foto by Zac Fabiano
I often receive students who are writing papers for university. This is a email I just received. I think its easier if I put it here.
Dear lifeinrocinha,.... I just found your blog on Rocinha and I must say I was very impressed. It is nicely done and very informative. I am very thankful to you for writing it in English, because I can't speak Portuguese. (I read your blog entry on this topic and thought I'll tell you how helpful that was!) At my school we have to write an essay of about 2500-4000 words and I chose the favelas as my topic. My research question is "How do major sports events such as the FIFA World Cup and the Olympics affect the favelas?". But I lack first hand information: I can't fly over to Brazil from where I live to personally interview the favelados. So I was wondering if you could answer a few of my questions, if you don't mind. I am sure you are very busy, but I would really be grateful if you could find the time to answer the following questions:
1. What are the current emotions in Rocinha (how do the people/you feel about the Olympics and the World Cup being hosted in Brazil)? -I think the general idea is most people here in Rocinha really don't care about the mega events (World Cup and Olympic Games). Most people here in the favela earn between 600-1000 reais a month, and with ticket prices averaging about 60 reais, there's really no way a person from here can afford to go. Its not just the ticket prices but also transport to get to and from the game and then if you want to buy drinks or food, there is more cost. So for one person it can cost including the ticket about 90 reais. I know I wont be going to any games as I like most favelados, will be working. We will watch the games here in our favela and cheer our team on but life continues and we need to work to survive. These games are for tourists, middle class and rich people. They are not for us! Our contribution to these mega events is that many of the construction workers building the stadiums are from favelas.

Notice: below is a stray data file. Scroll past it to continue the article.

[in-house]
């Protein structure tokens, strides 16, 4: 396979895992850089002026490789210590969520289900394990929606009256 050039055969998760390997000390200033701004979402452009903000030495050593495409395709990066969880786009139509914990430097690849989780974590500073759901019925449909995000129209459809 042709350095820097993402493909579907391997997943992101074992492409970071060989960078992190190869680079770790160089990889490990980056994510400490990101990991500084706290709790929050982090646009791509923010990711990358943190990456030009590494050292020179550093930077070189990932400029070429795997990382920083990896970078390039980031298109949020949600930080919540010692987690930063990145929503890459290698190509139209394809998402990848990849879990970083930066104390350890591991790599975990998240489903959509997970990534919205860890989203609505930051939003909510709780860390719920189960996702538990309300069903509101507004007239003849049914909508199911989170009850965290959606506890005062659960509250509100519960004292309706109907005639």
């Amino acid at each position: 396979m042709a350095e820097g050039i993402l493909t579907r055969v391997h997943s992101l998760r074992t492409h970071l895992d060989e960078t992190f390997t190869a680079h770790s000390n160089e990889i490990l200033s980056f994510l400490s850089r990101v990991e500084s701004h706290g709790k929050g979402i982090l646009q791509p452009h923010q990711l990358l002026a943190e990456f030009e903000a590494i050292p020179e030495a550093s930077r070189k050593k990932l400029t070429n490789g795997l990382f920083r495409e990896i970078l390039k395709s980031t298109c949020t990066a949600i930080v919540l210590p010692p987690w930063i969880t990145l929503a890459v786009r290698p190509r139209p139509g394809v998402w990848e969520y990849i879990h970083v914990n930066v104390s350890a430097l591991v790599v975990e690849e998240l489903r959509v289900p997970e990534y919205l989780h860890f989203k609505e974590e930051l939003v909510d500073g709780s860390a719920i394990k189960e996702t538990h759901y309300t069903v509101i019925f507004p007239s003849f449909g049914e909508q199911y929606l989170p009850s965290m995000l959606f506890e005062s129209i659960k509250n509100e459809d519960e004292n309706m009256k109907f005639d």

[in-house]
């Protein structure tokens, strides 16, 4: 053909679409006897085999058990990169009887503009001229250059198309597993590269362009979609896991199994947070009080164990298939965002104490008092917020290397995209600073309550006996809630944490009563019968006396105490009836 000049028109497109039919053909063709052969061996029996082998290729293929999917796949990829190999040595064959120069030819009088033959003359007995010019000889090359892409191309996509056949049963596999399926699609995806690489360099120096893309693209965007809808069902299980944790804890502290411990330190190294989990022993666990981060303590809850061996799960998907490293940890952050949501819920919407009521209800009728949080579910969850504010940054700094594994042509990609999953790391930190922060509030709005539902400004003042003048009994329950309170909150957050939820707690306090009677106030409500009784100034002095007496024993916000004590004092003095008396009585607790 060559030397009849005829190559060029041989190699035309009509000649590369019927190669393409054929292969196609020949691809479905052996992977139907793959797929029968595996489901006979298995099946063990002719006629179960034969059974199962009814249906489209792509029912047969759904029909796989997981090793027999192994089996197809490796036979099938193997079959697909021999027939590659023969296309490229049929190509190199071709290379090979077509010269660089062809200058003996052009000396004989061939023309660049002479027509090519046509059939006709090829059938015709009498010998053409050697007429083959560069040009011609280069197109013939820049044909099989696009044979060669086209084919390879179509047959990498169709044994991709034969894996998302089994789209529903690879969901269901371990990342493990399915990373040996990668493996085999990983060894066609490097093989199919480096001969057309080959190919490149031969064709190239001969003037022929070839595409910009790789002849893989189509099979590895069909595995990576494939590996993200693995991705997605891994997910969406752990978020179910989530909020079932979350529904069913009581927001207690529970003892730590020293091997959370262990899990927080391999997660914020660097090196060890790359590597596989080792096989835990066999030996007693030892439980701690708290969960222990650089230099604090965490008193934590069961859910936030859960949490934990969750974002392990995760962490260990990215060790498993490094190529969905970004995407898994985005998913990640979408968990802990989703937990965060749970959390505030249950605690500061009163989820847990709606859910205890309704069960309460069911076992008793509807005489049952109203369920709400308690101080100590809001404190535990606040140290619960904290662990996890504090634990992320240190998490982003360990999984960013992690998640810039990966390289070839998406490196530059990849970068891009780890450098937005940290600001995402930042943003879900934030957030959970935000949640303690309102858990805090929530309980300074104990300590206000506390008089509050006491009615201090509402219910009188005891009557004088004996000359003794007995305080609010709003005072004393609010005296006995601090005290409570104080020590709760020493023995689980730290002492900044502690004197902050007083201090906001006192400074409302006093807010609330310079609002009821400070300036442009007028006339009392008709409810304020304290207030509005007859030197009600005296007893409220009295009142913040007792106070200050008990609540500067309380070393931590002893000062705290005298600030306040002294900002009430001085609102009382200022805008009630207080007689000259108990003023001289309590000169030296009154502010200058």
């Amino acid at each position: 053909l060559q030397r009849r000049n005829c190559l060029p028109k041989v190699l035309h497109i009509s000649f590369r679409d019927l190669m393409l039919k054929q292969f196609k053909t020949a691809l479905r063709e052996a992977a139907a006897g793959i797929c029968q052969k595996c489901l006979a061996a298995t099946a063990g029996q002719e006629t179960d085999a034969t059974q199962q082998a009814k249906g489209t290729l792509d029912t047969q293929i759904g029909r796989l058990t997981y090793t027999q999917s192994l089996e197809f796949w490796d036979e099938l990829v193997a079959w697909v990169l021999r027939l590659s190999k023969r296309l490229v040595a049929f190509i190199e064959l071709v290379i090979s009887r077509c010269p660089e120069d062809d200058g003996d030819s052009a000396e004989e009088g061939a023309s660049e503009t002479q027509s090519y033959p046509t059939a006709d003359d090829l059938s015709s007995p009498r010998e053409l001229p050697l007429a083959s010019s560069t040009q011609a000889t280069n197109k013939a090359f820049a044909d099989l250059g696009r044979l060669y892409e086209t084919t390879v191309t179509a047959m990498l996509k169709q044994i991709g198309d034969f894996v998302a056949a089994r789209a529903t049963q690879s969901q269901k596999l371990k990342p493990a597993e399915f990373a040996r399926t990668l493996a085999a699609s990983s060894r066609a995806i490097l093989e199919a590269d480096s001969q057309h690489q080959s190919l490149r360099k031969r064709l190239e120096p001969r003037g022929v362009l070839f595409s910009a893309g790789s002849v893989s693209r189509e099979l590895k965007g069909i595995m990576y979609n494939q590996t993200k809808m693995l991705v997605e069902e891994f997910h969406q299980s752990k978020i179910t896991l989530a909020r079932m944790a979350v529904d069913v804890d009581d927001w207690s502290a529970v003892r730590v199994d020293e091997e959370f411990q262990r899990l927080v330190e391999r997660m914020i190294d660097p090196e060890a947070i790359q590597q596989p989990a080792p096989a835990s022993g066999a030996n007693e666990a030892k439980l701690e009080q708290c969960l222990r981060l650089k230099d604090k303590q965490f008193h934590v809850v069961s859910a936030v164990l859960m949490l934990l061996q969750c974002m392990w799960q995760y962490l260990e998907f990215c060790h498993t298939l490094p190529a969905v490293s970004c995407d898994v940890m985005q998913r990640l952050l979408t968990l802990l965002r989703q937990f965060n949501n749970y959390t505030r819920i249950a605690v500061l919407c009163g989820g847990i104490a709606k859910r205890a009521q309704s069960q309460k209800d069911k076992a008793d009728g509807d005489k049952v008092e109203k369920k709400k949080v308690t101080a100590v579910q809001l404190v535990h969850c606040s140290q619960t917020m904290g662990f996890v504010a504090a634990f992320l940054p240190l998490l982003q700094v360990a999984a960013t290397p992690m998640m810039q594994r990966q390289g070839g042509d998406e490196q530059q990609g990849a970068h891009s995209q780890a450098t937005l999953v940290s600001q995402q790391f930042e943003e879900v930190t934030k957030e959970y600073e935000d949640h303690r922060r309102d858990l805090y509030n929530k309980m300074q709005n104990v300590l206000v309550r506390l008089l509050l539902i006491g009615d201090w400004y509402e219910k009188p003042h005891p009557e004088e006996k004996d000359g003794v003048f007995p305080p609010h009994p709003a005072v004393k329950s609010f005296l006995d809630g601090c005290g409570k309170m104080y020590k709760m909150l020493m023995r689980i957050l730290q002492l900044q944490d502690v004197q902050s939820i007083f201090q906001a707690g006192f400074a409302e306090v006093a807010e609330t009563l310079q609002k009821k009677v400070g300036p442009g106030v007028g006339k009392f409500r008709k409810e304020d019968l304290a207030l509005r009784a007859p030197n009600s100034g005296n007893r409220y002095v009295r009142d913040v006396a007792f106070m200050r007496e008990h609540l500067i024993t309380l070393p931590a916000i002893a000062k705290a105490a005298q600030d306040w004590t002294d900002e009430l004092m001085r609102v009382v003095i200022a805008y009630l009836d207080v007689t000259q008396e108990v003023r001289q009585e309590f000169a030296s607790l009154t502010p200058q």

2. How do the preparations for the World Cup/Olympics affect your daily life? Do they harm the favelas? And if so: how? -The mega events on their own really doesn't affect my life. I know that in my favela there are some new projects being build. They are trying to improve some situations here. In Rocinha they plan to build this overhead cable car thing called a "teleferico" but most people here don't want it. We want basic sanitation and to have the many open sewers covered in the community. We also want better education and health services for our residents. Another thing that has affected every part of the city including the favela is increase in prices for things like rent and housing prices. There is a lot of speculation now. My old house where I used to rent, now the present owner wants to sell it for 100,000 reais, yet he bought the house for 40,000. Food is still very reasonably priced here but we have new stores from the outside moving in. Subway Sandwiches just arrived two months ago. Just waiting on when Domino's Pizza will arrive. I am not sure if this is good or bad?
I think everybody can agree that Rio de Janeiro doesn't have a great reputation when it comes to crime statistics. Because of this reputation the government of Rio has really had to take a close look at how to improve their reputation to attract foreign and local investment and attract tourists to come to these events. The favelas have always been in the media eye but for the wrong reason. When people say the word "favela", images of violence, murder and drug trafficking comes to mind. The media rarely talks about the 98% honest hard working people who live here who just earn little money. They focus on the negative.